• Get your pet microshipped and up-to-date on vaccinations.Because an ID tag can come off or become damaged during an emergency, you also need to get your pet microchipped. A microchip can be inserted under your pet's skin by your veterinarian. To be effective, the microchip must be registered to the pet's owner so he or she can be contacted in the event the animal is lost. Keep your pet’s vaccinations up to date to reduce their risk of illness. If you are evacuated, your pet may not be able to come with you to a shelter and may be held in boarding with other animals whose health status is unknown.
  • Have a photo or several photos of your pet on hand for proof of ownership and accurate identification of your pet. It would be a good idea to have a document on hand pointing out identifiable special color markings or scars that will help identify your pet as well.  
  • Have a first-aid/emergency kit on hand for your pet. Any emergency kit made for humans can be utilized for your pet as well. Also include your pet's paperwork. Make copies of your pet’s  immunization records, microchip information and vet and emergency contact numbers. Include this paperwork in your emergency kit.
  • If at all possible never leave your pet behind! Try to bring your pets with you or plan somewhere you can temporarily house your pet be it with relatives/friends or a boarding facilities away from the natural disaster zone. If you have not other choice but to leave you pet behind make sure plenty of food and water is left behind and post a flyer outside your house that their are pets inside. Never leave your pet in a cage, locked up in a room or tied up! Give a chance for your pet to escape if need be leave a window open, gate open or have a accessible doggy door.
  • If your pet goes missing during a natural disaster, it’s important that you don’t endanger yourself looking for your pet. Avoid going outside or far from home if the conditions outside are unmanageable or downright dangerous. Instead, check sites like Nextdoor, Craigslist, Facebook groups or PetFinder – to see if anyone has found your pet. Next, call or visit your local shelters and veterinarian clinics in case your pet was dropped off by an emergency crew or Good Samaritan.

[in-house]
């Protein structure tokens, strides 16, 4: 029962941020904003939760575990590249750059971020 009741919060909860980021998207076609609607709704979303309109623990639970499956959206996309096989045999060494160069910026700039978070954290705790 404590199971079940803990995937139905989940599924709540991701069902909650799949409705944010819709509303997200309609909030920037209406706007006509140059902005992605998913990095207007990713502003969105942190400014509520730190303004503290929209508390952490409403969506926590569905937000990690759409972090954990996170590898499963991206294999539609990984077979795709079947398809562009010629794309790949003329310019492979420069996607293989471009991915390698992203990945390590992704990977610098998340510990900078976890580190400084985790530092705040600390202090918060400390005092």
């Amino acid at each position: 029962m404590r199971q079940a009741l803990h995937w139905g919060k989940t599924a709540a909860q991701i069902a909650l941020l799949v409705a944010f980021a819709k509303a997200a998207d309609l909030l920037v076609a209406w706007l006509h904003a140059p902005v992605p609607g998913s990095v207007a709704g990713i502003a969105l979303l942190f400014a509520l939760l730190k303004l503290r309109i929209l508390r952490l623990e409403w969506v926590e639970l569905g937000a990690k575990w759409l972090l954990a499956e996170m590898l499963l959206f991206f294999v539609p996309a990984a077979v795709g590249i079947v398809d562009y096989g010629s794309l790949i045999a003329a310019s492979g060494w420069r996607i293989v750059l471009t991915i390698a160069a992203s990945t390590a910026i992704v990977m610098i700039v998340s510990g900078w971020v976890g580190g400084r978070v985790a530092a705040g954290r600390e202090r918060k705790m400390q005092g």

Pets are often overlooked or abandoned during natural disasters because they don’t have the proper identification or paperwork. Because natural disasters can happen any time and with little warning, plan for your pet as you would for any member of your household. Doing so could mean the difference between your pet staying with you during an emergency or getting left behind.

Thursday, September 13, 2018

What You Should Do With Your Pets During A Hurricane

Before You Evacuate

  • Check in with your vet. Ensure you have copies of your pet's records and proof of vaccinations. Make sure to have a 2-3 week supply of any medication your pet mat take. It's a good idea to have your pet microshipped and has a current ID tag and rabies vacination tag.
  • Put together a pet emergency kit. Include food, water, leashes, carriers and picture to establish ownership and accurate pet identification.

Where To Go

  • Seek out a pet-friendly boarding place since unfortunately most evacuation shelters do not take pets.
  • Consider places that will take you and your pets. Check out sites like, GoPetFriendly.Com and

If You Have To Let Your Pet Stay At Home

  • Do not confine them or have them tied up. Leave plenty of food and water for your pets. Post a note outside your house that there are pets inside.
  • Do not abandon your pets!  
  • Make it easy for your pets/livestock to ride out the storm. Prepare shelters and possible escape routes for your pets/livestock if need be